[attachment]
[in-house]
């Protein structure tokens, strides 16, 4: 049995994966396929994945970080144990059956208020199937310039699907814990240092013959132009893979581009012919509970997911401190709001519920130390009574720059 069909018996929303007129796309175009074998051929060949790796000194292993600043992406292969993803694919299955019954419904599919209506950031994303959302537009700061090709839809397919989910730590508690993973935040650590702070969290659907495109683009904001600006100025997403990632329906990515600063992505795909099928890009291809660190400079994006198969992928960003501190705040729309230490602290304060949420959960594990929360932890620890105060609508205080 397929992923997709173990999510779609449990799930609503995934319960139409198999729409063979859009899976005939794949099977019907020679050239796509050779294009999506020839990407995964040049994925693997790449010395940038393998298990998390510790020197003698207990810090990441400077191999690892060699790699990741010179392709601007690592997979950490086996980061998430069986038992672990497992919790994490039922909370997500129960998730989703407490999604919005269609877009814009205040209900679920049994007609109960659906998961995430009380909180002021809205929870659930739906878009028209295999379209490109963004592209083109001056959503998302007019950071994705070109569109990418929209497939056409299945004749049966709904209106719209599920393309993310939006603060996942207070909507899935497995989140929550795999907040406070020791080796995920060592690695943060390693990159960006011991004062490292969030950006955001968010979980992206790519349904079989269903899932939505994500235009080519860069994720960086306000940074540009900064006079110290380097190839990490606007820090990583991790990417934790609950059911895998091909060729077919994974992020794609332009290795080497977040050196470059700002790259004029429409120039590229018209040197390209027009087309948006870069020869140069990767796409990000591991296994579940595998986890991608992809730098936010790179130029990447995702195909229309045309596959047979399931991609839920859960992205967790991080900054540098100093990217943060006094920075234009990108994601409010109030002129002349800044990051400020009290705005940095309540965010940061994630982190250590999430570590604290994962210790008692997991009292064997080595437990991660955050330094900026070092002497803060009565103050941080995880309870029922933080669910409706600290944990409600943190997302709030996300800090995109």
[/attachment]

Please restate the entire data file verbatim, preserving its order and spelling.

[in-house]
């Protein structure tokens, strides 16, 4: 049995994966396929994945970080144990059956208020199937310039699907814990240092013959132009893979581009012919509970997911401190709001519920130390009574720059 069909018996929303007129796309175009074998051929060949790796000194292993600043992406292969993803694919299955019954419904599919209506950031994303959302537009700061090709839809397919989910730590508690993973935040650590702070969290659907495109683009904001600006100025997403990632329906990515600063992505795909099928890009291809660190400079994006198969992928960003501190705040729309230490602290304060949420959960594990929360932890620890105060609508205080 397929992923997709173990999510779609449990799930609503995934319960139409198999729409063979859009899976005939794949099977019907020679050239796509050779294009999506020839990407995964040049994925693997790449010395940038393998298990998390510790020197003698207990810090990441400077191999690892060699790699990741010179392709601007690592997979950490086996980061998430069986038992672990497992919790994490039922909370997500129960998730989703407490999604919005269609877009814009205040209900679920049994007609109960659906998961995430009380909180002021809205929870659930739906878009028209295999379209490109963004592209083109001056959503998302007019950071994705070109569109990418929209497939056409299945004749049966709904209106719209599920393309993310939006603060996942207070909507899935497995989140929550795999907040406070020791080796995920060592690695943060390693990159960006011991004062490292969030950006955001968010979980992206790519349904079989269903899932939505994500235009080519860069994720960086306000940074540009900064006079110290380097190839990490606007820090990583991790990417934790609950059911895998091909060729077919994974992020794609332009290795080497977040050196470059700002790259004029429409120039590229018209040197390209027009087309948006870069020869140069990767796409990000591991296994579940595998986890991608992809730098936010790179130029990447995702195909229309045309596959047979399931991609839920859960992205967790991080900054540098100093990217943060006094920075234009990108994601409010109030002129002349800044990051400020009290705005940095309540965010940061994630982190250590999430570590604290994962210790008692997991009292064997080595437990991660955050330094900026070092002497803060009565103050941080995880309870029922933080669910409706600290944990409600943190997302709030996300800090995109």